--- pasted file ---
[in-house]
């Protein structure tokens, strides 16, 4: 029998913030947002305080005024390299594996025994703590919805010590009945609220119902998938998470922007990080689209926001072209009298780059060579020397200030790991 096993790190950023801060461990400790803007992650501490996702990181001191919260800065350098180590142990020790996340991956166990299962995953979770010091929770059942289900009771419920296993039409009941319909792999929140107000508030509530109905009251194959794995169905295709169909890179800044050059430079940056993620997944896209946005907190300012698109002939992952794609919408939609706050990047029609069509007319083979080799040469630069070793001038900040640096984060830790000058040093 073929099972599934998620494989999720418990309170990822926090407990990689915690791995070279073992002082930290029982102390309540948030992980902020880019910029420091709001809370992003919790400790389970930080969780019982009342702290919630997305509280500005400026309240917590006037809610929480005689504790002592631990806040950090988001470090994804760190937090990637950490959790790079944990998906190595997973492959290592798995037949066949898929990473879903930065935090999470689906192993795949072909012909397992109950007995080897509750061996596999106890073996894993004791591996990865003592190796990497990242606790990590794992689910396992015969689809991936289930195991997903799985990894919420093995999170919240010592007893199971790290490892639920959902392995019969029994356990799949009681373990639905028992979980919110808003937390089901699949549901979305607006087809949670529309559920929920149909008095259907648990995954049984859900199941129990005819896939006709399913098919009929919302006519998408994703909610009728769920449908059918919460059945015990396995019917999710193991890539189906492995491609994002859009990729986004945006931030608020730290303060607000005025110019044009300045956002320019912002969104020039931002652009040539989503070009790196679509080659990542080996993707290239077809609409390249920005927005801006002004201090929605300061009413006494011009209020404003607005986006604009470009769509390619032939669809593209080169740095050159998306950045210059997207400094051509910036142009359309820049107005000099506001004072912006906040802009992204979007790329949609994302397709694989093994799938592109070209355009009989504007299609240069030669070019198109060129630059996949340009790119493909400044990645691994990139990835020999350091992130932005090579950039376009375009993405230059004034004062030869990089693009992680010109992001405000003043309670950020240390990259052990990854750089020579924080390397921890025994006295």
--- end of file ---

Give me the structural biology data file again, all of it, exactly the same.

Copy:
[in-house]
């Protein structure tokens, strides 16, 4: 029998913030947002305080005024390299594996025994703590919805010590009945609220119902998938998470922007990080689209926001072209009298780059060579020397200030790991 096993790190950023801060461990400790803007992650501490996702990181001191919260800065350098180590142990020790996340991956166990299962995953979770010091929770059942289900009771419920296993039409009941319909792999929140107000508030509530109905009251194959794995169905295709169909890179800044050059430079940056993620997944896209946005907190300012698109002939992952794609919408939609706050990047029609069509007319083979080799040469630069070793001038900040640096984060830790000058040093 073929099972599934998620494989999720418990309170990822926090407990990689915690791995070279073992002082930290029982102390309540948030992980902020880019910029420091709001809370992003919790400790389970930080969780019982009342702290919630997305509280500005400026309240917590006037809610929480005689504790002592631990806040950090988001470090994804760190937090990637950490959790790079944990998906190595997973492959290592798995037949066949898929990473879903930065935090999470689906192993795949072909012909397992109950007995080897509750061996596999106890073996894993004791591996990865003592190796990497990242606790990590794992689910396992015969689809991936289930195991997903799985990894919420093995999170919240010592007893199971790290490892639920959902392995019969029994356990799949009681373990639905028992979980919110808003937390089901699949549901979305607006087809949670529309559920929920149909008095259907648990995954049984859900199941129990005819896939006709399913098919009929919302006519998408994703909610009728769920449908059918919460059945015990396995019917999710193991890539189906492995491609994002859009990729986004945006931030608020730290303060607000005025110019044009300045956002320019912002969104020039931002652009040539989503070009790196679509080659990542080996993707290239077809609409390249920005927005801006002004201090929605300061009413006494011009209020404003607005986006604009470009769509390619032939669809593209080169740095050159998306950045210059997207400094051509910036142009359309820049107005000099506001004072912006906040802009992204979007790329949609994302397709694989093994799938592109070209355009009989504007299609240069030669070019198109060129630059996949340009790119493909400044990645691994990139990835020999350091992130932005090579950039376009375009993405230059004034004062030869990089693009992680010109992001405000003043309670950020240390990259052990990854750089020579924080390397921890025994006295």